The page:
Non-GMO Project logo not only deceives, it ironically features a genetically modified butterfly, scientist claims

Screen Shot at PM

Perhaps no group is more in the spotlight on the topic of labeling than The Non-GMO Project, whose monarch butterfly logo has become increasingly pervasive in the half-decade since it was created.

[T]he Information Technology & Innovation Foundation …. [has] released a citizen petition to the FDA challenging the use of The Non-GMO Project’s logo, saying that it “deliberately deceives and misleads consumers in violation of the federal Food, Drug and Cosmetic Act.”

“They make the presumption that genetically modified organisms are a category that makes any sense at all,” said Val Giddings, who, along with Robert D. Atkinson, co-signed the ITIF petition. “The term ‘genetically modified organisms’ is a nonsense term ….”

Giddings went to great lengths to document the label’s scientific shortcomings …. “Every technique that scientists use in the lab to move DNA within or between organisms, and the enzymes we use to do that, are things that we have discovered in nature and figured out how they work,” he said.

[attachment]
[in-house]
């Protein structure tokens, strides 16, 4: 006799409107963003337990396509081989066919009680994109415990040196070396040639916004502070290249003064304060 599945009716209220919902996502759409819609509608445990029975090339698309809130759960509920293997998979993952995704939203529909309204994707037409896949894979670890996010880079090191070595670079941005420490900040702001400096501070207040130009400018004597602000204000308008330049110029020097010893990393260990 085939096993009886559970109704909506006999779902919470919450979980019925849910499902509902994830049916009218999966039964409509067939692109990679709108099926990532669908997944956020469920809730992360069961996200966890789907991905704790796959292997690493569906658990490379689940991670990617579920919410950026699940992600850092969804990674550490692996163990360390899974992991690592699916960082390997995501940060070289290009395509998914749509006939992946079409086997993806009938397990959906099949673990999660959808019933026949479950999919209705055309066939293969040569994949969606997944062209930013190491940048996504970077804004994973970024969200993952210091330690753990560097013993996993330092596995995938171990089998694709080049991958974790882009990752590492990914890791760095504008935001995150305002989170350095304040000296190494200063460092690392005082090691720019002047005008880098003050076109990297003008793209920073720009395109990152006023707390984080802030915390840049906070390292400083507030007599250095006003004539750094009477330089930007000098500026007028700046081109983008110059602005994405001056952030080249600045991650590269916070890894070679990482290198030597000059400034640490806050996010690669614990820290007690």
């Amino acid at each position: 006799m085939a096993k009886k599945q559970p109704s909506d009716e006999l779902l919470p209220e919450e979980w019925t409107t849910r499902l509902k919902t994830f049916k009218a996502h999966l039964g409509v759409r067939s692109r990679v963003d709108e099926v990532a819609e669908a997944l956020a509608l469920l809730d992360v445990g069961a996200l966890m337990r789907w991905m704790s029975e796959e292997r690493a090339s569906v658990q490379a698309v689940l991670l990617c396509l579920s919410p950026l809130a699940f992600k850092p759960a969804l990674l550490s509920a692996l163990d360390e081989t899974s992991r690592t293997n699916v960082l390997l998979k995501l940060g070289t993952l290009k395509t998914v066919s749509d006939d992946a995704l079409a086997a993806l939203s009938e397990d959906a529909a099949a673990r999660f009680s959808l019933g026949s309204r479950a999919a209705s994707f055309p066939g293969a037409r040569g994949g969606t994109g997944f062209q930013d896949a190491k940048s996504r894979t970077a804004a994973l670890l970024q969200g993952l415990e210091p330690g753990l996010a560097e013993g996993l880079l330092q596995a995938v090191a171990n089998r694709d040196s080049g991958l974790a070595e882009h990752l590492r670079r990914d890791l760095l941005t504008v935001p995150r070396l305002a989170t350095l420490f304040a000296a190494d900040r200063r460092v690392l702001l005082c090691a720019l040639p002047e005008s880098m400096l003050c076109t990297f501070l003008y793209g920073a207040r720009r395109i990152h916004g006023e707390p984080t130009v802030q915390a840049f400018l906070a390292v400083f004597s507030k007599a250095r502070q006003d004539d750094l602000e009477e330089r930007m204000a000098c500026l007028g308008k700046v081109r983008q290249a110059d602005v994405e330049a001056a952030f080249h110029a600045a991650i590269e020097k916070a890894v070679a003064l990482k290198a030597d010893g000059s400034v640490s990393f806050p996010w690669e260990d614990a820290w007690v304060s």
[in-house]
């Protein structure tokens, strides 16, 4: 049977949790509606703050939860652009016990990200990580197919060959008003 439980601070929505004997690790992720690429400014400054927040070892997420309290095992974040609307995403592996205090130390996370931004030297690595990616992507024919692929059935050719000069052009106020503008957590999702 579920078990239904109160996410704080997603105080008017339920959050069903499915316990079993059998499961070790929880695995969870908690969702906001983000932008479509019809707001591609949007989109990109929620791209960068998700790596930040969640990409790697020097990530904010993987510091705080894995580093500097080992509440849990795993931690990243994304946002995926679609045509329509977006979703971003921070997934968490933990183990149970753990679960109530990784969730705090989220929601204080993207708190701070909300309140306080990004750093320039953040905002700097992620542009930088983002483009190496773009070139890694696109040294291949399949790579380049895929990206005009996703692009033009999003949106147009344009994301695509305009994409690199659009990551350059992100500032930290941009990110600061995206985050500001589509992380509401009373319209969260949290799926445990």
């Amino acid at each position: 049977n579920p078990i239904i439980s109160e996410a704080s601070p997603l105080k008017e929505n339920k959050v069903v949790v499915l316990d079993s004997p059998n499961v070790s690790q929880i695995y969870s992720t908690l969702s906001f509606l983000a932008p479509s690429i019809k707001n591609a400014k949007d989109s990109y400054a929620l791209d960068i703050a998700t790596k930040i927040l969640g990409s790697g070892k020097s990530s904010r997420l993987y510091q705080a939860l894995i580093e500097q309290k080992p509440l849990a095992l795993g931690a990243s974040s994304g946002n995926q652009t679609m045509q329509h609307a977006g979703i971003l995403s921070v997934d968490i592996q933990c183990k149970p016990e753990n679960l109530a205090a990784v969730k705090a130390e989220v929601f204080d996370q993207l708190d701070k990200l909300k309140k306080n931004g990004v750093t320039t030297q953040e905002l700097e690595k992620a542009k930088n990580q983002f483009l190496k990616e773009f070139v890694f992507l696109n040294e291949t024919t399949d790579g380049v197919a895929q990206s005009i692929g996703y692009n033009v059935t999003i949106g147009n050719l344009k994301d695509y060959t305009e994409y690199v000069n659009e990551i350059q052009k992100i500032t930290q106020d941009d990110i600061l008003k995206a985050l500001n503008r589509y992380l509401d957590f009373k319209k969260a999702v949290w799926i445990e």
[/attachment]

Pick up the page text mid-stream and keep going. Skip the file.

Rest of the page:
ADVERTISEMENT

Related article:  Nestlé poised to launch plant-based 'Awesome Burger' to compete with Impossible Foods, Beyond Meat

“There’s a towering irony here,” Giddings notes. “The Non-GMO Project uses a logo of a monarch butterfly. Scientists have discovered that monarch butterflies have themselves been genetically modified by viruses that are specific to lepidoptera, which have inserted viral DNA into those monarch butterflies in their past evolutionary history, making them, by any rational definition, genetically modified with foreign DNA.”

Read full, original article: Petitioner: ‘On no level’ is Non-GMO Project’s label defensible

Outbreak Daily Digest
Biotech Facts & Fallacies
GLP Podcasts
Infographic: Here’s where GM crops are grown around the world today

Infographic: Here’s where GM crops are grown around the world today

Do you know where biotech crops are grown in the world? This updated ISAAA infographics show where biotech crops were ...
News on human & agricultural genetics and biotechnology delivered to your inbox.
glp menu logo outlined

Newsletter Subscription

* indicates required
Email Lists
Send this to a friend